WSIB Specialty Programs find permanent home at HHS
When a workplace injury makes returning to the job especially challenging, Hamilton Health Sciences (HHS) health-care professionals are here to help through a new partnership between the HHS Regional Rehabilitation Centre and the Workplace Safety and Insurance Board (WSIB).
The WSIB provides wage-loss benefits, medical coverage and support to help people get back to work after a work-related injury or illness. For people with complex issues, the WSIB can refer them to its hospital-based Specialty Programs which provide fast access to expert health care by multidisciplinary teams including physician specialists, nurses, physiotherapists, occupational therapists, kinesiologists and psychologists.
“The people helping me are just great.” — Trevor Swackhammer, patient
The Regional Rehabilitation Centre recently started offering WSIB Specialty Programs permanently after a successful 18-month pilot. These programs are fee-for-service, with the WSIB paying HHS for care provided to people they refer from Hamilton and the surrounding area.
Building back slowly
WSIB has referred more than 130 people since the HHS pilot launched. They include Trevor Swackhammer, 51, whose left arm was nearly severed in an industrial accident almost two years ago. “My arm got caught up in a conveyor belt,” says Swackhammer, who was rushed to HHS Hamilton General Hospital for emergency surgery.
“Thanks to the team at Hamilton General Hospital my arm was saved,” says Swackhammer. Three surgeries followed in 2021 and 2022 to help improve his mobility.
Swackhammer was referred to the WSIB specialty program for upper extremities to help him build back strength, mobility and flexibility in his arm and hand.
WSIB Specialty Programs offered at HHS provide multi-disciplinary assessment and treatment for injuries of the upper extremities including hands, wrists and shoulders; lower extremities such as feet, ankles, hips and knees; back and neck; and neurology services for health issues such as concussions.
Psychology and psycho-social counselling services are included with all programs, since mental health barriers can also prevent patients from returning to work.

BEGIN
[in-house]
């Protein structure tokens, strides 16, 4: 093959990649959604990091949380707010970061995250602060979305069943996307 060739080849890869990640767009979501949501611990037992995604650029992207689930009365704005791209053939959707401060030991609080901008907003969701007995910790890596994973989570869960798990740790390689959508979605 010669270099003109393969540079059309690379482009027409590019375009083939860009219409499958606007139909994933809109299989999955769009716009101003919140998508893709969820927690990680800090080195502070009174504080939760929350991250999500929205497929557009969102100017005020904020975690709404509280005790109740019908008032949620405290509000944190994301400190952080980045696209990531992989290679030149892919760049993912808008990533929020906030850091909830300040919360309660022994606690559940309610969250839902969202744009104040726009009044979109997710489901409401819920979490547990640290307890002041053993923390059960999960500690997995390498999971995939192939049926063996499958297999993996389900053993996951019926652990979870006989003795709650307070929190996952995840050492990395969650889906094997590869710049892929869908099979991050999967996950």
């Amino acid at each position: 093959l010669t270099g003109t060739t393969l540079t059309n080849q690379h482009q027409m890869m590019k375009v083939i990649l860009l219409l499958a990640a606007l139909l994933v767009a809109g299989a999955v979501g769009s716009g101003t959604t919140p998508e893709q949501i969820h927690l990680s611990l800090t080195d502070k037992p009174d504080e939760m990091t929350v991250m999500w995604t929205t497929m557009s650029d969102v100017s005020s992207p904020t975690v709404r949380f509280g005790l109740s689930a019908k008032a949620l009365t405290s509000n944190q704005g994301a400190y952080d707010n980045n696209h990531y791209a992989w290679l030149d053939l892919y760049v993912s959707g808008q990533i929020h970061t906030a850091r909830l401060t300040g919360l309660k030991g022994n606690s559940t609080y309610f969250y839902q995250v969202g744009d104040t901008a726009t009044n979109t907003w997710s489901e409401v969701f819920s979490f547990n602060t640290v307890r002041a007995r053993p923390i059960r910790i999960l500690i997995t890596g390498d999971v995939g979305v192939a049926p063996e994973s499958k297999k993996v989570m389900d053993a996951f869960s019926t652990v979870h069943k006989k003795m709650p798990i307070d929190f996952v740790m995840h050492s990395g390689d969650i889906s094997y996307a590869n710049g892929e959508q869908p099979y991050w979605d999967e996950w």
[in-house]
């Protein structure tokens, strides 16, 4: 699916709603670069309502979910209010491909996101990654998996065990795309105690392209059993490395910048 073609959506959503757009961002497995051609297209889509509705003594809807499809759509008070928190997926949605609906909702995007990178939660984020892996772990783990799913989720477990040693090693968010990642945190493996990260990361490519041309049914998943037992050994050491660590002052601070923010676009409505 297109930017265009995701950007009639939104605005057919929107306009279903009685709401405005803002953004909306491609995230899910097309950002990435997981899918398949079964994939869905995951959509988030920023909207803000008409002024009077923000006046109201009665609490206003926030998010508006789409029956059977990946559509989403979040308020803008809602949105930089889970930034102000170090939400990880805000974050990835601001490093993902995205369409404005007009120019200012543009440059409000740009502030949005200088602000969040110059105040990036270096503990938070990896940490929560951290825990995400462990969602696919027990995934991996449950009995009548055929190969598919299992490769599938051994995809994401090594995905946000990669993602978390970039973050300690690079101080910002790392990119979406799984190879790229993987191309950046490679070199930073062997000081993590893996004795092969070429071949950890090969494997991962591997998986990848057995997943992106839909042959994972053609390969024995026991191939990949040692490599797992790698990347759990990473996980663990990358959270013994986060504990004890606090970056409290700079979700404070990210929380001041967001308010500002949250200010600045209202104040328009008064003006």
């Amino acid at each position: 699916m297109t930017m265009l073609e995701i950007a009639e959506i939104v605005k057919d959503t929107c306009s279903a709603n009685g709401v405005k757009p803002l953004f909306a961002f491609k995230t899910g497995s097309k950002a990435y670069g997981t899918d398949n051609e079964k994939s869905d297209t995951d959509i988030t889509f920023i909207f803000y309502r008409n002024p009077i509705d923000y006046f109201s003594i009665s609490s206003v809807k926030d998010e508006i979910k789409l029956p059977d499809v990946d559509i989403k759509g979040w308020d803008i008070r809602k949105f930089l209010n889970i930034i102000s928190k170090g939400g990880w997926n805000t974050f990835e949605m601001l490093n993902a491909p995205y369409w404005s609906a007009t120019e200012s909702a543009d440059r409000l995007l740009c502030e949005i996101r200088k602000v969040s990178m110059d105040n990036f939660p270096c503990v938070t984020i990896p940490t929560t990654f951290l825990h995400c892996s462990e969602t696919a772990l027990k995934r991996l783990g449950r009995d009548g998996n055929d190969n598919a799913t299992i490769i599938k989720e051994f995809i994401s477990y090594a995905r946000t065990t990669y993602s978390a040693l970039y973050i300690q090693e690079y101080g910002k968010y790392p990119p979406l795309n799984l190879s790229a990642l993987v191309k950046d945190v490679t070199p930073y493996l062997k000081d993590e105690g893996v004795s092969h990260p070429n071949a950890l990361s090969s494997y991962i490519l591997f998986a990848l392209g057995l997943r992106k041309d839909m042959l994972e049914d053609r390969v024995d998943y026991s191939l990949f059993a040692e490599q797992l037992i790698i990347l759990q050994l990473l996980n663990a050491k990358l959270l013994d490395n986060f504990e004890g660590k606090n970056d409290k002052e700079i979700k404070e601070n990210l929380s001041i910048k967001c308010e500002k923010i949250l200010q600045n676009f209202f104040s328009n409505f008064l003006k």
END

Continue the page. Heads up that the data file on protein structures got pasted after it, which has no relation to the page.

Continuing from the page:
Putting the “special” in Specialty Programs
“The people helping me are just great,” says Swackhammer, who receives physiotherapy, kinesiology and occupational therapy twice a week, including targeted hand therapy to improve strength and flexibility in his left hand and wrist. His HHS team also includes orthopedic and plastic surgeons.
Swackhammer improved enough to return to work, but in a different role. “The road to recovery is going to be very long for me because of the large amount of nerve damage,” says Swackhammer, who works for the same company, but in shipping and receiving.
“My symptoms include pretty much everything in the book…” Stephanie Scott, patient
It takes 140 days, on average, for a patient to be referred to WSIB Specialty Programs after their injury, says Jennifer Robinson, clinical manager of the fee-for-service program at HHS. “That’s because other treatment avenues have been tried first, and didn’t result in the worker achieving the functional goals needed to return to work successfully.”
Building back from a serious concussion
Stephanie Scott, a 32-year-old recruiter, was referred to the neurology specialty program after a workplace accident in July 2021 left her with long-term, debilitating side effects from a concussion. She was referred about a month after her injury because her symptoms weren’t improving.
“My symptoms include pretty much everything in the book, from dizziness, to nausea, pressure in the head, loss of balance, fogginess, memory problems, irritability, noise sensitivity and vision problems,” says Scott, who visits twice a week for physiotherapy, occupational therapy and kinesiology. Cognitive rehabilitation, balance exercises, strengthening and conditioning are helping her to improve her tolerance for home and work duties.
“Some weeks are better than others but I’m definitely seeing an improvement. I have learned to be kind to myself and pace myself through tasks, which helps me achieve a more favourable outcome for my overall emotional well-being and physical health,” says Scott, whose treatment plan is overseen by a neurologist.
“Small steps are still steps forward, and that gives me the motivation to keep going. Overall, it has been a really amazing experience. I’m really grateful for the support and individualized care.”